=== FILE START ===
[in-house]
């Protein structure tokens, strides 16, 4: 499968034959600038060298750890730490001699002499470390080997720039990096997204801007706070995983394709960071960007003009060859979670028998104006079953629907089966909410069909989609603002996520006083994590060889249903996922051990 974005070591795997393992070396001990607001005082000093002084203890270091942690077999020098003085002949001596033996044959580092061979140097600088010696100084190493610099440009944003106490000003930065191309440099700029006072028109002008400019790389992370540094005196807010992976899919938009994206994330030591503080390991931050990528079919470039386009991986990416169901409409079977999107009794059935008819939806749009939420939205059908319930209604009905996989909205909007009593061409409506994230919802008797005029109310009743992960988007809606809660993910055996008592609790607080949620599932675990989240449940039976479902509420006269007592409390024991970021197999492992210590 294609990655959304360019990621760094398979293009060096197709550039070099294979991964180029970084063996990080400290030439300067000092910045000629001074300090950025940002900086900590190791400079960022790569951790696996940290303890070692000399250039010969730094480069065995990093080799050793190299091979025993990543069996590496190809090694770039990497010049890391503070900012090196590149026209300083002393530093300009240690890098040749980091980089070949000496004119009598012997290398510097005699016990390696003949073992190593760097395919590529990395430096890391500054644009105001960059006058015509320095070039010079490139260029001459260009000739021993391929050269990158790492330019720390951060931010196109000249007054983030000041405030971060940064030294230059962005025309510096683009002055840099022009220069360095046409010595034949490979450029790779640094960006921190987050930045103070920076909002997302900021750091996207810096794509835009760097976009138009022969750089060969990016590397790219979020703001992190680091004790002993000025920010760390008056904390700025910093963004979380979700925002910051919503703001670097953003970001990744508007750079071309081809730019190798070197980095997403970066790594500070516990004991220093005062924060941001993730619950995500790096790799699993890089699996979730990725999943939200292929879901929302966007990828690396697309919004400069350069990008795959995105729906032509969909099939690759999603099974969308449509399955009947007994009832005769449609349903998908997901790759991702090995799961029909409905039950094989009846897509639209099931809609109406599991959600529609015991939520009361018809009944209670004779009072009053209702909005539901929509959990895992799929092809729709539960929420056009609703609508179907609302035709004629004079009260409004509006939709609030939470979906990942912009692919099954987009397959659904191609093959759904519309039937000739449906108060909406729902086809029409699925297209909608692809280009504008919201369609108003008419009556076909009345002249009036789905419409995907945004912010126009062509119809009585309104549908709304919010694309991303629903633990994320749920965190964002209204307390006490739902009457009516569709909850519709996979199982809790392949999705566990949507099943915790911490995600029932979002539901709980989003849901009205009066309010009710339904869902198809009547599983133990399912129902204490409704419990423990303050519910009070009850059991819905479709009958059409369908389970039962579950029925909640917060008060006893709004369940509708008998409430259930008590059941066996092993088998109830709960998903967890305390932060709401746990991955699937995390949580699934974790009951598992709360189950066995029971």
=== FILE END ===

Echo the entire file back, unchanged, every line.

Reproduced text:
[in-house]
């Protein structure tokens, strides 16, 4: 499968034959600038060298750890730490001699002499470390080997720039990096997204801007706070995983394709960071960007003009060859979670028998104006079953629907089966909410069909989609603002996520006083994590060889249903996922051990 974005070591795997393992070396001990607001005082000093002084203890270091942690077999020098003085002949001596033996044959580092061979140097600088010696100084190493610099440009944003106490000003930065191309440099700029006072028109002008400019790389992370540094005196807010992976899919938009994206994330030591503080390991931050990528079919470039386009991986990416169901409409079977999107009794059935008819939806749009939420939205059908319930209604009905996989909205909007009593061409409506994230919802008797005029109310009743992960988007809606809660993910055996008592609790607080949620599932675990989240449940039976479902509420006269007592409390024991970021197999492992210590 294609990655959304360019990621760094398979293009060096197709550039070099294979991964180029970084063996990080400290030439300067000092910045000629001074300090950025940002900086900590190791400079960022790569951790696996940290303890070692000399250039010969730094480069065995990093080799050793190299091979025993990543069996590496190809090694770039990497010049890391503070900012090196590149026209300083002393530093300009240690890098040749980091980089070949000496004119009598012997290398510097005699016990390696003949073992190593760097395919590529990395430096890391500054644009105001960059006058015509320095070039010079490139260029001459260009000739021993391929050269990158790492330019720390951060931010196109000249007054983030000041405030971060940064030294230059962005025309510096683009002055840099022009220069360095046409010595034949490979450029790779640094960006921190987050930045103070920076909002997302900021750091996207810096794509835009760097976009138009022969750089060969990016590397790219979020703001992190680091004790002993000025920010760390008056904390700025910093963004979380979700925002910051919503703001670097953003970001990744508007750079071309081809730019190798070197980095997403970066790594500070516990004991220093005062924060941001993730619950995500790096790799699993890089699996979730990725999943939200292929879901929302966007990828690396697309919004400069350069990008795959995105729906032509969909099939690759999603099974969308449509399955009947007994009832005769449609349903998908997901790759991702090995799961029909409905039950094989009846897509639209099931809609109406599991959600529609015991939520009361018809009944209670004779009072009053209702909005539901929509959990895992799929092809729709539960929420056009609703609508179907609302035709004629004079009260409004509006939709609030939470979906990942912009692919099954987009397959659904191609093959759904519309039937000739449906108060909406729902086809029409699925297209909608692809280009504008919201369609108003008419009556076909009345002249009036789905419409995907945004912010126009062509119809009585309104549908709304919010694309991303629903633990994320749920965190964002209204307390006490739902009457009516569709909850519709996979199982809790392949999705566990949507099943915790911490995600029932979002539901709980989003849901009205009066309010009710339904869902198809009547599983133990399912129902204490409704419990423990303050519910009070009850059991819905479709009958059409369908389970039962579950029925909640917060008060006893709004369940509708008998409430259930008590059941066996092993088998109830709960998903967890305390932060709401746990991955699937995390949580699934974790009951598992709360189950066995029971």